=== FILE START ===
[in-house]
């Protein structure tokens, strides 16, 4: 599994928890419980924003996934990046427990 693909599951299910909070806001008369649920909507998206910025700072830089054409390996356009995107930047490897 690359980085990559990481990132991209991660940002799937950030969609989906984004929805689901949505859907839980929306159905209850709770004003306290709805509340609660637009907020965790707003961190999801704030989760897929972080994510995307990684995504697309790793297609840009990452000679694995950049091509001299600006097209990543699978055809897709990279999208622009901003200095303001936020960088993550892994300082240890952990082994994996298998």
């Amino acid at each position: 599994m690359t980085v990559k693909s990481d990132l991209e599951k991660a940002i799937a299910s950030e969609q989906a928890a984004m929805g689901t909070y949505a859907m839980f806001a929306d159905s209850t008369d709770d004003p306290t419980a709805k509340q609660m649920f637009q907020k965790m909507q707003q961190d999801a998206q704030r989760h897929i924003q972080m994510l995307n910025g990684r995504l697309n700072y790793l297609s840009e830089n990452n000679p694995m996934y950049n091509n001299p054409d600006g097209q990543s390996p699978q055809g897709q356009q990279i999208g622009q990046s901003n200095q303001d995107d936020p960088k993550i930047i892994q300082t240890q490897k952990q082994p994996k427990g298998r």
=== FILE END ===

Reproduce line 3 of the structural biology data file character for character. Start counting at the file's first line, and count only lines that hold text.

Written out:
């Amino acid at each position: 599994m690359t980085v990559k693909s990481d990132l991209e599951k991660a940002i799937a299910s950030e969609q989906a928890a984004m929805g689901t909070y949505a859907m839980f806001a929306d159905s209850t008369d709770d004003p306290t419980a709805k509340q609660m649920f637009q907020k965790m909507q707003q961190d999801a998206q704030r989760h897929i924003q972080m994510l995307n910025g990684r995504l697309n700072y790793l297609s840009e830089n990452n000679p694995m996934y950049n091509n001299p054409d600006g097209q990543s390996p699978q055809g897709q356009q990279i999208g622009q990046s901003n200095q303001d995107d936020p960088k993550i930047i892994q300082t240890q490897k952990q082994p994996k427990g298998r």